Taylor
  17. woodsmaster

    woodsmaster Minister of Fire

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    My electric bill would be over $25 just for the privilage of being hooked up and having a meter with no elec. use.
    Why such a big house for 2 people ? Im calling BS on the under $40.00 bill
  18. muncybob

    muncybob Minister of Fire

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    I dunno, we cook with electric and use electric clothes dryer(wife is a clean freak so this gets a lot of use!) and in the winter our bills average under $60. Without those 2 appliances I think we would be in the $40 range.
  19. maple1

    maple1 Minister of Fire

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    Kids in house = 4x consumption multiplier.
  20. firebroad

    firebroad Minister of Fire

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    I use the coil in the oil boiler furnace for hot water, and electric is for everything else. Have a clothes dryer, but only use it to fluff out the wrinkles in some things, then they are hung up to dry. It is only me in a 1090 sqft rancher. My bill is average $65 per mo.
  21. maple1

    maple1 Minister of Fire

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    How much do you think you're at for oil/month?
  22. firebroad

    firebroad Minister of Fire

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    As I stated before, probably about $30 per month. Not a bargain. I cut it back and mess with the Diff for summer, so it is lower then.
  23. BoilerMan

    BoilerMan Minister of Fire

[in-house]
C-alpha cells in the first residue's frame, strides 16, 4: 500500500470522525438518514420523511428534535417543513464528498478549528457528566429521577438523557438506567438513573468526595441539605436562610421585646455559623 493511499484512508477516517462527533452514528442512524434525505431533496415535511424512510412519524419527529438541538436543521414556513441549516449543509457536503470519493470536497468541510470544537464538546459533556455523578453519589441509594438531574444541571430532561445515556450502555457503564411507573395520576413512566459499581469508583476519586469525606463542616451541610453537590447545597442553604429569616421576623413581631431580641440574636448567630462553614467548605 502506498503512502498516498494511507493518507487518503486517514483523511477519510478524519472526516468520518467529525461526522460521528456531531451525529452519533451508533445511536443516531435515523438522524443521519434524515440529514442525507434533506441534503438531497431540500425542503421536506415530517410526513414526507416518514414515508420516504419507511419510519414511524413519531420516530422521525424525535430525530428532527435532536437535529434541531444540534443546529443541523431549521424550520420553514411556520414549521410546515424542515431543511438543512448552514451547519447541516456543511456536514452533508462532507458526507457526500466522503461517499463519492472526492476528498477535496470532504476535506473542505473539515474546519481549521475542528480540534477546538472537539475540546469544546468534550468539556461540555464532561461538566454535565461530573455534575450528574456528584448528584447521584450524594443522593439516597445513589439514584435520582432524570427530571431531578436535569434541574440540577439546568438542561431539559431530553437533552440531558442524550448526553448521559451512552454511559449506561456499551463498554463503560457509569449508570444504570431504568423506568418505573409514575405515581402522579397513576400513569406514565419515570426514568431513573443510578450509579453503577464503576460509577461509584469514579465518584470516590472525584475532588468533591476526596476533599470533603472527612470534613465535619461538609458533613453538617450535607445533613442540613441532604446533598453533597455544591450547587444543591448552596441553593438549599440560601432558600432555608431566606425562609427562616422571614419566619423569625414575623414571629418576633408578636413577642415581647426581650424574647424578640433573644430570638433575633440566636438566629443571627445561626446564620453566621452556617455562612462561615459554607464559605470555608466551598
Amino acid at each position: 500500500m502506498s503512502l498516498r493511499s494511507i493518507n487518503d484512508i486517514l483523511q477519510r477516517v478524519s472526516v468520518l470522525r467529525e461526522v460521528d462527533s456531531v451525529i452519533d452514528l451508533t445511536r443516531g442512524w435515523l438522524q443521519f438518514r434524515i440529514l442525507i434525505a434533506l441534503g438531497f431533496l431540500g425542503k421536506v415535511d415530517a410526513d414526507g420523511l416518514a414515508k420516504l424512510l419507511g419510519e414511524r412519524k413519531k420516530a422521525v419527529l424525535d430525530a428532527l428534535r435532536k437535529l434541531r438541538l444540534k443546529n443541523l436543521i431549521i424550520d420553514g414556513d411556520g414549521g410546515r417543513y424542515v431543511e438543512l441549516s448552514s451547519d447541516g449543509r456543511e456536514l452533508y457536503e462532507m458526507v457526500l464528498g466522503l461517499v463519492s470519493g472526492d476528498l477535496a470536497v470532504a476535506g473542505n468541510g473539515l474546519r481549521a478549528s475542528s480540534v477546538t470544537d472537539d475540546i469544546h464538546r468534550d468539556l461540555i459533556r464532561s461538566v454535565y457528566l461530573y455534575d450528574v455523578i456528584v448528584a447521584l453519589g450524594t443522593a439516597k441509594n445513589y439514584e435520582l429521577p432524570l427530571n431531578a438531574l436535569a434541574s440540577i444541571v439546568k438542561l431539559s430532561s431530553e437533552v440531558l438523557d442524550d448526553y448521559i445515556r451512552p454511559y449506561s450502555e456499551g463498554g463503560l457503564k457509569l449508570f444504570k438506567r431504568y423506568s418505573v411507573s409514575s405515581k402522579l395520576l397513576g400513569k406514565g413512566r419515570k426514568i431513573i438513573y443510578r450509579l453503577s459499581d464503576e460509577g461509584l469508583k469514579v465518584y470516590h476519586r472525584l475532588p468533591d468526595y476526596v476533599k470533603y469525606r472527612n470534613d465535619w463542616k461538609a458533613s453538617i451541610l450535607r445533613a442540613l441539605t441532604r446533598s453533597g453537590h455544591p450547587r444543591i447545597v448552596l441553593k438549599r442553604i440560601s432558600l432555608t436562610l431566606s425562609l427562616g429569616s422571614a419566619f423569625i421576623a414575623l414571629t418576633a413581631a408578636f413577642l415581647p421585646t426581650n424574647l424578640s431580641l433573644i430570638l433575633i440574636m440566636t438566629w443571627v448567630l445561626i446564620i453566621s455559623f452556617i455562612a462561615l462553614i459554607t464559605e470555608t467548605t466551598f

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    DSC02682.JPG
    Wow, I love to be told I'm not being honest by someone who has no idea...............

    FYI the big house is for our future family which my wife is due with in October.

    If you look at the history you'll see that there is no BS thank you.
  24. woodsmaster

    woodsmaster Minister of Fire

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    My appolagies. I missed the gas dryer and cooking part. That is a very cheap bill. my last bill I used 920 KWH for a total of $91.12 ,but then they add a $29 distrubution fee, a $15.53 wholesale power cost adj and 4.28 tax for a $137.00 bill not to bad I guess since we use an elec clothes dryer, range, and often have the tv and dish on 24hr. a day. If I turned on the elec water it would be over $200.00 We get charged the $29 dist. fee weather we use any power or not.
  25. maple1

    maple1 Minister of Fire

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    Man, I can't get over the cheap electricity rates out there in places.